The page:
Golden Casket spokesperson Matt Hart said he was eagerly waiting for Australia’s newest multi-millionaire to make contact and start the prize claim process.

“With $40 million up for grabs, last night’s Oz Lotto draw was one of the most hotly anticipated draws of the year and one Queensland player won it all!” he said.

“We can’t wait to confirm the humongous prize with our mystery winner! Just imagine how $40 million might change your life and the lives of your nearest and dearest.

“There are 40 million reasons why all Queensland players who had an entry in last night’s draw should check their ticket this morning.

“If you discover you’re holding the division one winning entry, hold on tight to that ticket and phone 131 868 as soon as possible so that we can start the prize claim process!”

We are on the hunt for x1 $40 Million unregistered QLD

Henry Sapiecha

Crystal Car Wash boss Anthony Sahade in a lather over council fine

Crystal Carwash boss Anthony Sahade is used to courtroom soap operas.

Mr Sahade, a Point Piper millionaire who has been in and out of Sydney courts for years over neighbourhood disputes on Australia’s wealthiest street, has most recently been in a lather about a fine from Randwick Council..He was expanding his wash facilites to cater for dogs

The council found an unauthorised dog washing set-up, including a basin and a fence, had been installed at a Crystal Car Wash site in Coogee in March 2015, and ordered its removal.

Mr Sahade then sought and was granted council approval for the dog grooming facility, and refused to pay a $1500 fine for the initial unapproved installation.

The matter went to court and his company Lenjade was convicted and fined $12,000, with $8000 legal costs.

Mr Sahade appealed the decision and last week the Land and Environment Court acquitted Lenjade, ruling there was not enough evidence to prove Mr Sahade directly authorised the development.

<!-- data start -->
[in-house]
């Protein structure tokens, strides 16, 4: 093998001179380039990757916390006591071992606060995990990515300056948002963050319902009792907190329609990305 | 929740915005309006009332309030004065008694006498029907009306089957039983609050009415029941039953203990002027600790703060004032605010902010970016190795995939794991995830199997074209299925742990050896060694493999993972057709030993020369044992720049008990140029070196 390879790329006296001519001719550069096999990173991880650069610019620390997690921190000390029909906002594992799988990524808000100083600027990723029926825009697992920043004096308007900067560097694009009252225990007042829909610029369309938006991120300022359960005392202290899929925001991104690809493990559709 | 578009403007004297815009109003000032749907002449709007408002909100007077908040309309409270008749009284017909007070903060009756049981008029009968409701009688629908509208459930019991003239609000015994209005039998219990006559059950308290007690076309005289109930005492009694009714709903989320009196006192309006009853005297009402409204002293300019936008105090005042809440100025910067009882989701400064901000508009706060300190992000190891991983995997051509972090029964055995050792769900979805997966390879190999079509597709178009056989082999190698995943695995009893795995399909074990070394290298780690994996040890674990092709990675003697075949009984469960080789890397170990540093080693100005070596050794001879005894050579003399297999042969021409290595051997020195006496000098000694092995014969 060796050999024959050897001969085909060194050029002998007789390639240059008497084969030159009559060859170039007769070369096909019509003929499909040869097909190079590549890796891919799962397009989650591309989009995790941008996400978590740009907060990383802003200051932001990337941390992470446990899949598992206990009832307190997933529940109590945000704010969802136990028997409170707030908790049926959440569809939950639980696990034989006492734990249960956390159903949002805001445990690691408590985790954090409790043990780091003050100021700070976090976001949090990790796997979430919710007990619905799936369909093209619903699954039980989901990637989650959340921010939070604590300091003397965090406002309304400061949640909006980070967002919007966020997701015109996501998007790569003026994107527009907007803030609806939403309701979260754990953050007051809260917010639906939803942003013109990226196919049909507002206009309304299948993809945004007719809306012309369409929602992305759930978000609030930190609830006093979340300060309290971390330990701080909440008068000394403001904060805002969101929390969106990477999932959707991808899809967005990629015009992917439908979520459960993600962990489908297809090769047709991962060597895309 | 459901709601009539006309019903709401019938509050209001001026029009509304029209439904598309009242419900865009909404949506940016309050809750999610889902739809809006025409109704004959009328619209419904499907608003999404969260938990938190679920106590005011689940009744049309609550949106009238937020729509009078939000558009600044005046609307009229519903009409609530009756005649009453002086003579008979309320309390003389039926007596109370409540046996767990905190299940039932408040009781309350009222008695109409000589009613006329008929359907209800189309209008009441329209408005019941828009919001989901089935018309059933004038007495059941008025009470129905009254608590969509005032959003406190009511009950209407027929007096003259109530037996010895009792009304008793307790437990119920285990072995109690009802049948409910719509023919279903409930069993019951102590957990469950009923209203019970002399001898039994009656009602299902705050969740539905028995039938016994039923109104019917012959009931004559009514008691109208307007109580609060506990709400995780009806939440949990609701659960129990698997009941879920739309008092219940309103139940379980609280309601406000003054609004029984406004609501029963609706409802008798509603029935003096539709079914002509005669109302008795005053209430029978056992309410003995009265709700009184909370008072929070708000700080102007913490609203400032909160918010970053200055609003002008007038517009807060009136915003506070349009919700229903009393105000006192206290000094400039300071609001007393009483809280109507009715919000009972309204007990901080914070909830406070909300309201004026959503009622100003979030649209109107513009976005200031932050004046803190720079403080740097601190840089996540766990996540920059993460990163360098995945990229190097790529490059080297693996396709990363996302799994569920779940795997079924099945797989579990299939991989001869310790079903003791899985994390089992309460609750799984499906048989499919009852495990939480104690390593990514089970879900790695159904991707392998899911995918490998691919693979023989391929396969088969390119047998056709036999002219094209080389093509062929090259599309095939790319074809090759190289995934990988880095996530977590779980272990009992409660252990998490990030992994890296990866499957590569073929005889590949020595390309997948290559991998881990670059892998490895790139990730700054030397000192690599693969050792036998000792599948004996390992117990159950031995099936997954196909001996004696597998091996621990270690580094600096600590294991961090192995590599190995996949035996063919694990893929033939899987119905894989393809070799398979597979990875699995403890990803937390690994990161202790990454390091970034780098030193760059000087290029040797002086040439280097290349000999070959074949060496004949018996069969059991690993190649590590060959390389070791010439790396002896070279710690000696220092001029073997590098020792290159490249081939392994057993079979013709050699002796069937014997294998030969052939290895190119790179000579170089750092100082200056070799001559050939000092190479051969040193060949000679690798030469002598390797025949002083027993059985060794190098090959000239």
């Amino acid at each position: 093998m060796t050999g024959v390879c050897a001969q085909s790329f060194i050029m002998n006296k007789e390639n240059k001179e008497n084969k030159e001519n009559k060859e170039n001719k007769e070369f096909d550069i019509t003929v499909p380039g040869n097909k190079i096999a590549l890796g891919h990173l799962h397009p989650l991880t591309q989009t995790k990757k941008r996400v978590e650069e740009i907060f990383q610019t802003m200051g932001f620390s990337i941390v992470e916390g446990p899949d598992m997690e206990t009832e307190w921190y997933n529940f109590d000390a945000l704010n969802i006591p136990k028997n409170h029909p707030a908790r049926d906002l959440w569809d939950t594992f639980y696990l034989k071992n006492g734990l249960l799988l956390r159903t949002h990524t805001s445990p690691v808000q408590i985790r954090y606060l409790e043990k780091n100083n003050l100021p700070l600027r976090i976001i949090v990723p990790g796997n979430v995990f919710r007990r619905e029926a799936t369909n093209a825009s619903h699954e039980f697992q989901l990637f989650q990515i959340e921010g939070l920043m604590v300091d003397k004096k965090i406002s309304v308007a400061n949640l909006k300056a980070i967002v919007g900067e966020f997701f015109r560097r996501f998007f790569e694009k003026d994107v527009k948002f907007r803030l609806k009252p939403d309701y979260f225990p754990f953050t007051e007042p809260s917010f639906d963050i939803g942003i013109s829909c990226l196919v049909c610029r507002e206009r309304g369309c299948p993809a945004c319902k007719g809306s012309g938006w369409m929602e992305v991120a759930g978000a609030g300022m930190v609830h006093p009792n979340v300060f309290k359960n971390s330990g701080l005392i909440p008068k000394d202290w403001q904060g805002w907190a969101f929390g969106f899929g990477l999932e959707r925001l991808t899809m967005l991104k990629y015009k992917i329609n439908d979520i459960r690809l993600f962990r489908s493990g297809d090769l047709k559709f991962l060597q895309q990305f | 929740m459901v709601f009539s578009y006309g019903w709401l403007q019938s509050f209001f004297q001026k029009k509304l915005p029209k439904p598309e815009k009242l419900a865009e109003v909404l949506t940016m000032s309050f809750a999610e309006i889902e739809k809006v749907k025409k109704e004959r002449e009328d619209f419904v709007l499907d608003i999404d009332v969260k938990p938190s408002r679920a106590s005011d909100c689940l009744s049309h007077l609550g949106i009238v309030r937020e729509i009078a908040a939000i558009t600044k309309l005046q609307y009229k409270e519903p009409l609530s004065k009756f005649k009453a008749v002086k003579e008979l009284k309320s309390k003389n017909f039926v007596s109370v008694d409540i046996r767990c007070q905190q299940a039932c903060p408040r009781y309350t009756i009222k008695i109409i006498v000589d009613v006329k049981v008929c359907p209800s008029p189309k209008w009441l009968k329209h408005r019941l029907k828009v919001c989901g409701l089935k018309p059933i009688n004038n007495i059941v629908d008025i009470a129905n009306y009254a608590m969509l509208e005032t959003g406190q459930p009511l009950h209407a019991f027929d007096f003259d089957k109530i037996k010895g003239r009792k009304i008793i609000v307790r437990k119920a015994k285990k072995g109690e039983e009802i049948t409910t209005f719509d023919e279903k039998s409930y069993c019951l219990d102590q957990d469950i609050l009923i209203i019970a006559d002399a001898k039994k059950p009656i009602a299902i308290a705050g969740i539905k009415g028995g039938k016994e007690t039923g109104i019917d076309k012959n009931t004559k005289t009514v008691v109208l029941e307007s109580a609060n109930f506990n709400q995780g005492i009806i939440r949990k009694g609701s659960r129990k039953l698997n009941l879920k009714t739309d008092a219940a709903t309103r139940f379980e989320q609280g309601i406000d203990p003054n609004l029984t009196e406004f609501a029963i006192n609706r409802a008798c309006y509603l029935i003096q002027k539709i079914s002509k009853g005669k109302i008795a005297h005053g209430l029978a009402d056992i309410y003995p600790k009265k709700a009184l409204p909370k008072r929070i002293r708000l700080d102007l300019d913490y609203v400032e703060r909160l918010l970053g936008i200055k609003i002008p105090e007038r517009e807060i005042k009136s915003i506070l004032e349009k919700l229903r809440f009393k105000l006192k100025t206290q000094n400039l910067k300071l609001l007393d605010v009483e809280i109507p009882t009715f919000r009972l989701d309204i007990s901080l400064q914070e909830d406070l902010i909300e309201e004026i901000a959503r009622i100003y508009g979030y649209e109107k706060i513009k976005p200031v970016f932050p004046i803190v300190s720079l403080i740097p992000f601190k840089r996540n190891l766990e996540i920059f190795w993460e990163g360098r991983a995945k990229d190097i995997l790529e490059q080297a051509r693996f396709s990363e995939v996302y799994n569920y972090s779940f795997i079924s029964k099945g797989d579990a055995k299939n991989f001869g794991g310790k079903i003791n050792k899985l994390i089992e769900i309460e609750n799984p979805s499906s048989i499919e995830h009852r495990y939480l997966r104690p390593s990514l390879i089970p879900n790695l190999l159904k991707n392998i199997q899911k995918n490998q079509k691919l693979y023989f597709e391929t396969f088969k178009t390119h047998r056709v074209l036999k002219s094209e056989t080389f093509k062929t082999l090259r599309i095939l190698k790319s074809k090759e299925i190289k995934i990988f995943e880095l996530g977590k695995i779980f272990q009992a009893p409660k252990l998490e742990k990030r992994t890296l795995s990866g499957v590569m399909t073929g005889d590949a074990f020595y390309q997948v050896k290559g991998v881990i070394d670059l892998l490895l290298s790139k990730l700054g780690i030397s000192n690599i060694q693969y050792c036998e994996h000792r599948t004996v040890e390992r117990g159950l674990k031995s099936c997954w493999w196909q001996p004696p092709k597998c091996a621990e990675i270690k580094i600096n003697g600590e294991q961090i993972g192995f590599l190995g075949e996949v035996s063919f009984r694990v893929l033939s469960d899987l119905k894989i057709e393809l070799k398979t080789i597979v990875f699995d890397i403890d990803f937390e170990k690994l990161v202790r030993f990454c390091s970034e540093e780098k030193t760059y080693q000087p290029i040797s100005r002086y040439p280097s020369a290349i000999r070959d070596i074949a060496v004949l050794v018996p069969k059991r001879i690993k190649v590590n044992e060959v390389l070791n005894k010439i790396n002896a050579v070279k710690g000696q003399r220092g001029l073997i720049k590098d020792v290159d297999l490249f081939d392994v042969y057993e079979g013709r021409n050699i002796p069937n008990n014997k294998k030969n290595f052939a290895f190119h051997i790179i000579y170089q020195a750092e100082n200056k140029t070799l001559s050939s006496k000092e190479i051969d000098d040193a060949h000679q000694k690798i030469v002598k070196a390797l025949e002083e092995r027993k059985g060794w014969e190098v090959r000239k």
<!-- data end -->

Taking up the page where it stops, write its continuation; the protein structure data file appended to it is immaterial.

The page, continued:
During the hearings, Mr Sahade likened managing franchisees to fatherhood.

“I tell my son, ‘You have to be home by 10 o’clock’ but he comes home at 11 o’clock and he uses his discretion and he’s sensible then it’s not a punishable sin. It’s no different to the franchisee having a go at putting a dog wash in to enhance his business,” Mr Sahade said.

“Even though it’s prohibited within the lease it’s not something that’s worth punishing him [for] because he’s doing what’s best for his business and what’s best for his business ultimately profits the whole Crystal Carwash chain.”

It is the latest in a string of legal proceedings involving Mr Sahade.

In 2014, the NSW Civil and Administrative Tribunal ordered Mr Sahade and his son Victor not to “threaten or act in an aggressive manner” towards their neighbours on a battleaxe block on Wolseley Road.

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Senior member Richard Buckley said that, since May 2005, Mr Sahade’s conduct had been “characterised by a lack of civility, arrogance, threatening behaviour, a disdain for the rights of other lot owners and a disregard for the obligations imposed” by strata laws.

The same year, the Federal Court fined Crystal Carwash for underpaying workers by almost $180,000.

In 2012, Woollahra Council took Mr Sahade to court over a staircase at his mansion, which was built without permission.

Two months later, as Mr Sahade and a carpenter demolished the steps, a physical fight broke out with a neighbour.

CCTV footage of the fight captured Mr Sahade telling the neighbour: “You’re a goner”, various courts heard.

A magistrate dismissed assault charges against the car wash boss.

Henry Sapiecha

‘Stop buying $4 coffees’ & feel ‘Poor Me’ if you want success says young rich lister

A YOUNG rich lister who made his fortune off the back of Australia’s capital city property boom says his generation needs to stop buying $4 coffees and travelling if they want to own a home.

Developer Tim Gurner, 35, is worth nearly half a billion dollars but has delivered a brutal smackdown to some would-be first home buyers struggling to get a toehold in the market.

“When I was buying my first home, I wasn’t buying smashed avocado for 19 bucks and four coffees at $4 each,” he told 60 Minutes in a segment exploring Australia’s housing affordability crisis.

“You have to start to get realistic about your expectations. There is no question we are at a point now where the expectations of younger people are very, very high.

“They want to eat out every day, they want to travel to Europe every year. This generation is watching the Kardashians and thinking that’s normal. Thinking that owning a Bentley is normal, that owning a BMW is normal.

Property developer Tim Gurner made his fortune riding the property boom.News Corp Australia

Mr Gurner, who ranked 157 on this year’s Financial Review Rich List after making $473 million in 10 years He started out by>>>>…MORE